Workplace investigations - from a legal perspectivePosted in : Seamus Says - Employment Law Discussion on 18 October 2017
Q. We've been running our own investigations into disciplinary and grievance issues including harassment and bullying. They seem increasingly fraught with problems and they take forever. We've outsourced them, but that could be very expensive. Do you have any advice on running workplace investigations from your legal perspective?
Seamus: I think it's helpful to go back to, again, if you look at the LRA Code of Practice in relation to disciplinary and grievance, it's always surprising to me that for disciplinary proceedings, we have our one, two, three procedures that everyone will be aware of. But it's interesting that that doesn't need anything to do with an investigation.
I've had many cases that have fallen at the last hurdle at a tribunal or maybe when we get to actually making an outcome where there are matters that haven't been properly investigated and the whole case can fall apart or fall down. So, the investigation is really important and we need to make sure that it's been done fairly.
A big point to make with respect to these investigations is that there's not an expectation that they are at the level of criminal proceedings or that it's what the police would do. Very much, again, you're looking at the reason it hasn't been fair to the employee. As well, I find that during investigation processes there are a lot of distractions that can be raised, either by the employee or by other offices.
I think it's just important that you remain focused on what the issues are and that you don't detract from those. It's about getting through your investigation process and, again, moving expeditiously as possible. It's about managing that process and making sure that you're not focusing on things that wouldn't be relevant to the actual disciplinary. So, it's about keeping it in there.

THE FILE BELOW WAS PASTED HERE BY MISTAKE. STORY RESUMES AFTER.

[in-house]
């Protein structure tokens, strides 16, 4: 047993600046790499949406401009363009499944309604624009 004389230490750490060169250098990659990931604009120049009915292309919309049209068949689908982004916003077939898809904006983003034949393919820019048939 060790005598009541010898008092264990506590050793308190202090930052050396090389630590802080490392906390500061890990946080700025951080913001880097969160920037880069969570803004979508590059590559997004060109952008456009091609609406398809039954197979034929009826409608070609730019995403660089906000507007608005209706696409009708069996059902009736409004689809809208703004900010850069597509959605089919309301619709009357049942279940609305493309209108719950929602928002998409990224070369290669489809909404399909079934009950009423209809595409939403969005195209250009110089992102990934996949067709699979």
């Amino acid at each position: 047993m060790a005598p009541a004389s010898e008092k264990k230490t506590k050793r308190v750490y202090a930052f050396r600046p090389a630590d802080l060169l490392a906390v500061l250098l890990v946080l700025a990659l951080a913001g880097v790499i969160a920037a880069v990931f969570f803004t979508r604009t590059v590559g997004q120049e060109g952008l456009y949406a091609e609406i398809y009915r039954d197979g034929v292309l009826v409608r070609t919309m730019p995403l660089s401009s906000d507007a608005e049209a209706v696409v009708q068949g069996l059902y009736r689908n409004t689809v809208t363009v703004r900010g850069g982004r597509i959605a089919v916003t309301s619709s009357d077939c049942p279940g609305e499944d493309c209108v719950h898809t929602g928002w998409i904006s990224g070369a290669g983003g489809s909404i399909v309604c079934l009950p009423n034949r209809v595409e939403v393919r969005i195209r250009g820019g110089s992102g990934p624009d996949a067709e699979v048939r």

I suppose the only other thing that I would say about that is be careful with your investigation and don't leave yourself exposed in a position where you're at a disciplinary hearing or that you reach your outcome and you're at a tribunal and all of a sudden you realise you've relied on evidence or documentation that you haven't disclosed to the employee. Everything you deal with and any decision that you arrive at your outcome, the employee should have seen and have the opportunity to comment on that evidence.
So, you get to the disciplinary outcome stage and you're looking at your decision and you've realised there's been evidence you haven't disclosed on the investigation, two decisions to make. One, you go back and provide it to the employee and give them a fair opportunity to comment on it or second, you disregard it. The fairer one would be to let the employee have a fair crack at the whip.
Scott: Nobody's going to believe that you didn't have regard to it anyway. So, if it's CCTV, sure they see CCTV if your total receipts or witness statements, they have to see everything, but anything you're relied on, told to make a decision has to go across to the other side.
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- Coles v The Members of Fairwater Social and Athletic Club 
- Bradford v The State Hospital for Scotland 
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